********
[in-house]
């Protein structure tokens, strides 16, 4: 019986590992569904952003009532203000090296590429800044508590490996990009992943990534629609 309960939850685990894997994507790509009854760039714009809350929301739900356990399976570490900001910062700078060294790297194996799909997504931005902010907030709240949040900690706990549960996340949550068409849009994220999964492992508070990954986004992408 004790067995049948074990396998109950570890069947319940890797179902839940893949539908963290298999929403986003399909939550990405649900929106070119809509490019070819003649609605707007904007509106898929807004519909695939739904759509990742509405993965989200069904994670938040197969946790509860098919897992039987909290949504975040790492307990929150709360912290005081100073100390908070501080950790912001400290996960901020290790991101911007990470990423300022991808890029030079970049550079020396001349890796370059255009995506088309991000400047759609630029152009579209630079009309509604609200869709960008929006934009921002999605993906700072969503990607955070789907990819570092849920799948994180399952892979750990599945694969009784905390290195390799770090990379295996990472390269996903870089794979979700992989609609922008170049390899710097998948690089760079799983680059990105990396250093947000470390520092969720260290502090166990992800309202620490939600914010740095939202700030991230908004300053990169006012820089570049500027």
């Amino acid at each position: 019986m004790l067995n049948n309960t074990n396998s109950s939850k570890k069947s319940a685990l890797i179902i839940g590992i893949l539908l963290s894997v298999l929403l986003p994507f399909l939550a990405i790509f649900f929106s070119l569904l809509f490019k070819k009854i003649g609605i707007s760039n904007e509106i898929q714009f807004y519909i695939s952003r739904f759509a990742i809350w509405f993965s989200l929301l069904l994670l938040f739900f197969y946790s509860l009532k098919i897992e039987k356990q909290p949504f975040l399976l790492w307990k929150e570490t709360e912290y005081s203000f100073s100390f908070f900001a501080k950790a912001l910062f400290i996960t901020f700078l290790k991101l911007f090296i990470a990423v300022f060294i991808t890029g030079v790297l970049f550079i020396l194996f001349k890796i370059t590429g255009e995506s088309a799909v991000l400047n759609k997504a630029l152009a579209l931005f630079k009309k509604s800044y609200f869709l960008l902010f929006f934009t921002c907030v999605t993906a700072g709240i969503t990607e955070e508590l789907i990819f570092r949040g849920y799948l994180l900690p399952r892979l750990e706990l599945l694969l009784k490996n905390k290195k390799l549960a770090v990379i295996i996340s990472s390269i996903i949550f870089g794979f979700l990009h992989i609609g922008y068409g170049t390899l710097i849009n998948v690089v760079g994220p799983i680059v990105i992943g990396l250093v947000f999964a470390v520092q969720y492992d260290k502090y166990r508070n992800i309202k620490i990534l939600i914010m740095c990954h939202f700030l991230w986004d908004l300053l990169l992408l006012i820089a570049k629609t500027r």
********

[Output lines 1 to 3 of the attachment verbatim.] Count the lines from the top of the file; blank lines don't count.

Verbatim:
[in-house]
């Protein structure tokens, strides 16, 4: 019986590992569904952003009532203000090296590429800044508590490996990009992943990534629609 309960939850685990894997994507790509009854760039714009809350929301739900356990399976570490900001910062700078060294790297194996799909997504931005902010907030709240949040900690706990549960996340949550068409849009994220999964492992508070990954986004992408 004790067995049948074990396998109950570890069947319940890797179902839940893949539908963290298999929403986003399909939550990405649900929106070119809509490019070819003649609605707007904007509106898929807004519909695939739904759509990742509405993965989200069904994670938040197969946790509860098919897992039987909290949504975040790492307990929150709360912290005081100073100390908070501080950790912001400290996960901020290790991101911007990470990423300022991808890029030079970049550079020396001349890796370059255009995506088309991000400047759609630029152009579209630079009309509604609200869709960008929006934009921002999605993906700072969503990607955070789907990819570092849920799948994180399952892979750990599945694969009784905390290195390799770090990379295996990472390269996903870089794979979700992989609609922008170049390899710097998948690089760079799983680059990105990396250093947000470390520092969720260290502090166990992800309202620490939600914010740095939202700030991230908004300053990169006012820089570049500027």
């Amino acid at each position: 019986m004790l067995n049948n309960t074990n396998s109950s939850k570890k069947s319940a685990l890797i179902i839940g590992i893949l539908l963290s894997v298999l929403l986003p994507f399909l939550a990405i790509f649900f929106s070119l569904l809509f490019k070819k009854i003649g609605i707007s760039n904007e509106i898929q714009f807004y519909i695939s952003r739904f759509a990742i809350w509405f993965s989200l929301l069904l994670l938040f739900f197969y946790s509860l009532k098919i897992e039987k356990q909290p949504f975040l399976l790492w307990k929150e570490t709360e912290y005081s203000f100073s100390f908070f900001a501080k950790a912001l910062f400290i996960t901020f700078l290790k991101l911007f090296i990470a990423v300022f060294i991808t890029g030079v790297l970049f550079i020396l194996f001349k890796i370059t590429g255009e995506s088309a799909v991000l400047n759609k997504a630029l152009a579209l931005f630079k009309k509604s800044y609200f869709l960008l902010f929006f934009t921002c907030v999605t993906a700072g709240i969503t990607e955070e508590l789907i990819f570092r949040g849920y799948l994180l900690p399952r892979l750990e706990l599945l694969l009784k490996n905390k290195k390799l549960a770090v990379i295996i996340s990472s390269i996903i949550f870089g794979f979700l990009h992989i609609g922008y068409g170049t390899l710097i849009n998948v690089v760079g994220p799983i680059v990105i992943g990396l250093v947000f999964a470390v520092q969720y492992d260290k502090y166990r508070n992800i309202k620490i990534l939600i914010m740095c990954h939202f700030l991230w986004d908004l300053l990169l992408l006012i820089a570049k629609t500027r």